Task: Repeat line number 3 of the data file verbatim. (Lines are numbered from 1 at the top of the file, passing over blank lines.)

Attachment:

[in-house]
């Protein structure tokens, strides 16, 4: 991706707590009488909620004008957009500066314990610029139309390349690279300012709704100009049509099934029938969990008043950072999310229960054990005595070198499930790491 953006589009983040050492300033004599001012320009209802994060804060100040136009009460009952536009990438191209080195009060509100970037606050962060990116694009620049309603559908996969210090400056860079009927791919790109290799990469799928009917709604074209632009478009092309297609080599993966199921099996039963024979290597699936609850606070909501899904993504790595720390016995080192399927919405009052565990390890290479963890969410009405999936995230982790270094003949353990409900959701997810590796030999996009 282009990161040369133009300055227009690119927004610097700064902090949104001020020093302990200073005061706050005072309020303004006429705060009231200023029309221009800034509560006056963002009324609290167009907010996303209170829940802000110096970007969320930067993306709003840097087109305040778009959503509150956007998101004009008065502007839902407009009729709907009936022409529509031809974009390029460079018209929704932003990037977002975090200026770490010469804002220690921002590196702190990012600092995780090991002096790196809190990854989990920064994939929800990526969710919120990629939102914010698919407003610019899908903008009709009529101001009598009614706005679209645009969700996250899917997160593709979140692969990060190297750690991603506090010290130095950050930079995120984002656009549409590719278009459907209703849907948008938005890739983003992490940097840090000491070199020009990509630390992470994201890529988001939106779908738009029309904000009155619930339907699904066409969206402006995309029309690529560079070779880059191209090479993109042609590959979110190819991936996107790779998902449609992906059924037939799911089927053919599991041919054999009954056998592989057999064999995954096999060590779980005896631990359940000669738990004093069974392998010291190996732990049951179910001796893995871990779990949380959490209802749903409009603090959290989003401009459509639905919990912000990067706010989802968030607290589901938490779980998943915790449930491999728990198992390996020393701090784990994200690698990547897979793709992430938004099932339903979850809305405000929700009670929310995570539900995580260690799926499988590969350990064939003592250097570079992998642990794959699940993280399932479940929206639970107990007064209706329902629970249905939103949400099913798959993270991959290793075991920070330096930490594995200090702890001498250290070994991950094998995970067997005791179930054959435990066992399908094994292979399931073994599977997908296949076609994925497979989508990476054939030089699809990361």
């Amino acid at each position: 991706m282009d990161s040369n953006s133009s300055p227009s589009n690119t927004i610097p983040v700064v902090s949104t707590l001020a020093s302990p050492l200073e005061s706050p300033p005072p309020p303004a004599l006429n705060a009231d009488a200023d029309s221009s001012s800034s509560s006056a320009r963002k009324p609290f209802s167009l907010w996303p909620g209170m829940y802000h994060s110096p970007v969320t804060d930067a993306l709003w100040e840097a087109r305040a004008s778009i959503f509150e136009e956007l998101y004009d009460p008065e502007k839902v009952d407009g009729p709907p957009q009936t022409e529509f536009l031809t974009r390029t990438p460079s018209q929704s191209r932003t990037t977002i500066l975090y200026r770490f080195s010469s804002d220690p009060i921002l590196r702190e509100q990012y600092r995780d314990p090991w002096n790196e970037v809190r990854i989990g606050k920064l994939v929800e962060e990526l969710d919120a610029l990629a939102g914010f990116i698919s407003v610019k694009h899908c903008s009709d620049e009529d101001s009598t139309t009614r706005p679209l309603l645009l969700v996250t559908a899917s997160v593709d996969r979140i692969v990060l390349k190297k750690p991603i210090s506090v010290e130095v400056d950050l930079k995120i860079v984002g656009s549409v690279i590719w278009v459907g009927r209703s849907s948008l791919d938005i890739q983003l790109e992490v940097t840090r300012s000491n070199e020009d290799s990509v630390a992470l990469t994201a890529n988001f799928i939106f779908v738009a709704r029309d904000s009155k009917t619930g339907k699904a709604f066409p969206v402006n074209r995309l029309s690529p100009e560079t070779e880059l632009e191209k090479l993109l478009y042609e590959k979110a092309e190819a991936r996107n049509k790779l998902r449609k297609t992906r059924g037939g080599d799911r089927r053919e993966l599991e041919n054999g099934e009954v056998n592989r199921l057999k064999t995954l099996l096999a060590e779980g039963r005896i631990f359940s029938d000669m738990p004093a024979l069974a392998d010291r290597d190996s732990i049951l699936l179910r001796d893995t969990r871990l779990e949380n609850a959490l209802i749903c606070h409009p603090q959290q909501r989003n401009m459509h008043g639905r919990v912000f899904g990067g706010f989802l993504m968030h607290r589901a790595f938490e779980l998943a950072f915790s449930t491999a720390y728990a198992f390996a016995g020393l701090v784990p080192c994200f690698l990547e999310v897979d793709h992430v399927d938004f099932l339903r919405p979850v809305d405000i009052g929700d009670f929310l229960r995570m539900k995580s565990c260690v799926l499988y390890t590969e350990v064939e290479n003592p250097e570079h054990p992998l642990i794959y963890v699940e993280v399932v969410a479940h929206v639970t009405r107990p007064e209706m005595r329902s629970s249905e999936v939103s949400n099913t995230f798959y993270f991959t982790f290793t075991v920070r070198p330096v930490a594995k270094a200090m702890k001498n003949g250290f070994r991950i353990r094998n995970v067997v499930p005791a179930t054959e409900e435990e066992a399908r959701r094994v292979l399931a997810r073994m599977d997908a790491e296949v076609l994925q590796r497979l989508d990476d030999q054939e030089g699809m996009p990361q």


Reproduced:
């Amino acid at each position: 991706m282009d990161s040369n953006s133009s300055p227009s589009n690119t927004i610097p983040v700064v902090s949104t707590l001020a020093s302990p050492l200073e005061s706050p300033p005072p309020p303004a004599l006429n705060a009231d009488a200023d029309s221009s001012s800034s509560s006056a320009r963002k009324p609290f209802s167009l907010w996303p909620g209170m829940y802000h994060s110096p970007v969320t804060d930067a993306l709003w100040e840097a087109r305040a004008s778009i959503f509150e136009e956007l998101y004009d009460p008065e502007k839902v009952d407009g009729p709907p957009q009936t022409e529509f536009l031809t974009r390029t990438p460079s018209q929704s191209r932003t990037t977002i500066l975090y200026r770490f080195s010469s804002d220690p009060i921002l590196r702190e509100q990012y600092r995780d314990p090991w002096n790196e970037v809190r990854i989990g606050k920064l994939v929800e962060e990526l969710d919120a610029l990629a939102g914010f990116i698919s407003v610019k694009h899908c903008s009709d620049e009529d101001s009598t139309t009614r706005p679209l309603l645009l969700v996250t559908a899917s997160v593709d996969r979140i692969v990060l390349k190297k750690p991603i210090s506090v010290e130095v400056d950050l930079k995120i860079v984002g656009s549409v690279i590719w278009v459907g009927r209703s849907s948008l791919d938005i890739q983003l790109e992490v940097t840090r300012s000491n070199e020009d290799s990509v630390a992470l990469t994201a890529n988001f799928i939106f779908v738009a709704r029309d904000s009155k009917t619930g339907k699904a709604f066409p969206v402006n074209r995309l029309s690529p100009e560079t070779e880059l632009e191209k090479l993109l478009y042609e590959k979110a092309e190819a991936r996107n049509k790779l998902r449609k297609t992906r059924g037939g080599d799911r089927r053919e993966l599991e041919n054999g099934e009954v056998n592989r199921l057999k064999t995954l099996l096999a060590e779980g039963r005896i631990f359940s029938d000669m738990p004093a024979l069974a392998d010291r290597d190996s732990i049951l699936l179910r001796d893995t969990r871990l779990e949380n609850a959490l209802i749903c606070h409009p603090q959290q909501r989003n401009m459509h008043g639905r919990v912000f899904g990067g706010f989802l993504m968030h607290r589901a790595f938490e779980l998943a950072f915790s449930t491999a720390y728990a198992f390996a016995g020393l701090v784990p080192c994200f690698l990547e999310v897979d793709h992430v399927d938004f099932l339903r919405p979850v809305d405000i009052g929700d009670f929310l229960r995570m539900k995580s565990c260690v799926l499988y390890t590969e350990v064939e290479n003592p250097e570079h054990p992998l642990i794959y963890v699940e993280v399932v969410a479940h929206v639970t009405r107990p007064e209706m005595r329902s629970s249905e999936v939103s949400n099913t995230f798959y993270f991959t982790f290793t075991v920070r070198p330096v930490a594995k270094a200090m702890k001498n003949g250290f070994r991950i353990r094998n995970v067997v499930p005791a179930t054959e409900e435990e066992a399908r959701r094994v292979l399931a997810r073994m599977d997908a790491e296949v076609l994925q590796r497979l989508d990476d030999q054939e030089g699809m996009p990361q």